Just as some Westerners have deluded themselves into believing that Islam means peace, others have decided that Allahu Akbar is an always benign expression of faith, even when addressed to non-Muslims or in the context of struggle.
In fact, Allahu Akbar, which means "God is the greatest," is a common expression of Islamic supremacism, used when Islamists are violently on the attack or more broadly assertion the superiority of Islam over other faiths. Also note that Saddam Hussein added Allahu Akbar to the Iraqi flag as a signal of Islamic defiance soon after losing the Kuwait War in 1991.
The Iraqi flag introduced by Saddam Hussein in 1991.
Here follow examples of hiding turning Allahu Akbar into something more benign:
"Peace will prevail": Besotted pro-Israel "peaceniks" let no obstacle get in the way of their kumbaya. Eliyahu McLean provides a first-hand report on 800 "lovers of Jerusalem" who gathered on June 24, 2008 at two of that city's walled gates to celebrate the second "Big Hug of Jerusalem." His account, published in several Jewish newspapers, reads like a self-parody:
Under the palm trees, we started with a small listening circle that grew as many passersby – Israeli, Palestinian, and internationals – joined us. Musicians played peace songs, then we formed a large circle and did a spiral dance and chant for unity. At the same moment 200 people were forming a line to "Hug" the Old City near Jaffa Gate, we formed a chain of several hundred between Damascus and New Gates.
Arab and Jew, young and old, we stood on the green lawn overlooking the Old City Walls, holding 10 minutes of silence for the peace of Jerusalem. At that moment children flew kites right in front of us, it seemed as if the soaring kites were carrying people's intentions upward to the heavens. We then guided the line of people down to the steps of the Damascus Gate. As we filled the area above Damascus Gate, many more people – Palestinian shopkeepers, children, religious Jews, hippies, soldiers and police – joined us.
We led hundreds in a chant and zikr, chanting "Shalom, Salaam, Hu Hu." Spiritual leaders Rabbi Menachem Froman, Sheikh Bukhari, a Hindu woman teacher from India, Haj Ibrahim and a guest from Jordan offered blessings. After drumming, singing and praying, we lifted our hands in unison with an intention for healing the divisions in Jerusalem, honoring our shared love for this Holy City.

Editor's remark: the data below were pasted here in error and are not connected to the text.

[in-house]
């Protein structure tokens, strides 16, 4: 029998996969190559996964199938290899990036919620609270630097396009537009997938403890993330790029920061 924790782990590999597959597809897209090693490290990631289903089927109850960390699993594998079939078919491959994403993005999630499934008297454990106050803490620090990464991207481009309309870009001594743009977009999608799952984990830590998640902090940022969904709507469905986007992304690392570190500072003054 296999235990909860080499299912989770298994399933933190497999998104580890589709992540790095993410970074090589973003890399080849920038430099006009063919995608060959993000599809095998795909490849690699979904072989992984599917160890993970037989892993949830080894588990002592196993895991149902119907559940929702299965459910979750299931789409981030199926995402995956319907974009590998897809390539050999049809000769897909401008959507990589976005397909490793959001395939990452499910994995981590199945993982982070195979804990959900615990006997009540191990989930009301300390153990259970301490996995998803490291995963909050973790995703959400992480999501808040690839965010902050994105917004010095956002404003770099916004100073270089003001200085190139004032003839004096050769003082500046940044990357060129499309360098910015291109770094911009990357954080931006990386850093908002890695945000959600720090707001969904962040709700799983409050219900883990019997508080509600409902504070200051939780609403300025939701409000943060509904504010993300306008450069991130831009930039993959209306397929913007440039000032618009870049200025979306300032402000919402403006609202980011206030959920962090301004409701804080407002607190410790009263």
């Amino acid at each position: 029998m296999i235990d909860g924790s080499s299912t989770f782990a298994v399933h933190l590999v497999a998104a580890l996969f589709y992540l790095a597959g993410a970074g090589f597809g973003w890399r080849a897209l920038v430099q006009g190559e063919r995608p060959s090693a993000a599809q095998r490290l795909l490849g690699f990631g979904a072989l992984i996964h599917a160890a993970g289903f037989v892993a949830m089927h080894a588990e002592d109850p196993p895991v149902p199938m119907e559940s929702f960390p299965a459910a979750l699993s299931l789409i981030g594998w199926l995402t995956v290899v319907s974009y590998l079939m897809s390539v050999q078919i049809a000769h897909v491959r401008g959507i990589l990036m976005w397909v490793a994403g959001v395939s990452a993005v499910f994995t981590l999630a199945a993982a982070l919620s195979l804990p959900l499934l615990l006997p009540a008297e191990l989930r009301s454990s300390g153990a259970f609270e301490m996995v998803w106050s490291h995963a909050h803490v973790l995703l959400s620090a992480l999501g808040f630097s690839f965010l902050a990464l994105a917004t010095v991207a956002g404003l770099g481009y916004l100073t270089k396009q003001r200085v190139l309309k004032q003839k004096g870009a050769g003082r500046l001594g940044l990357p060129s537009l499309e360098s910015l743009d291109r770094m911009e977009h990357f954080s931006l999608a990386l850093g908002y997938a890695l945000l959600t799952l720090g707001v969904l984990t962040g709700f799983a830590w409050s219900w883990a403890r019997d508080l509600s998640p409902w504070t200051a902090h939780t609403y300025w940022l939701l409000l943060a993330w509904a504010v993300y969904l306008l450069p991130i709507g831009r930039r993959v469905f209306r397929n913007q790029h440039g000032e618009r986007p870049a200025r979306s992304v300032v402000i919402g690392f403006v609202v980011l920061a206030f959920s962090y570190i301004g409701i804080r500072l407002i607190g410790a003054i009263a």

The event ended with a large drum circle, led by Eyal Davidov, on the lawn above New Gate. Orthodox Jewish yeshiva students and Palestinian youth drummed and danced together into the night.
Jewish papers provided this caption for the picture above: "Declaring 'Allah-hu akbar,' which means 'peace will prevail'."
The caption for this interfaith picture of men celebrating states: "Declaring 'Allah-hu akbar,' which means 'peace will prevail'."
Comment: This strange mistranslation, turning an assertion of Islamic supremacism into a part of the "Big Hug of Jerusalem," sums up an entire mentality. (September 3, 2008)
"Thank God": On the Fox & Friends television program, host Brian Kilmeade pointed out to Sen. John McCain that Syrian rebels, after shooting down a government fighter jet, shouted out "Allahu Akbar, Allahu Akbar," then Kilmeade added: "I have a problem helping those people out if they're screaming that after a hit." To which, McCain replied:
Would you have a problem with American Christians saying, "Thank God, thank God"? That's what they're saying. Come on. Of course they're Muslims, but they're moderates and I guarantee you that they are moderates. I know them and have been with them. For someone to say "Allahu Akbar" is about as offensive as someone saying "Thank God."
(September 3, 2013)
Related Topics: Arab-Israel conflict & diplomacy
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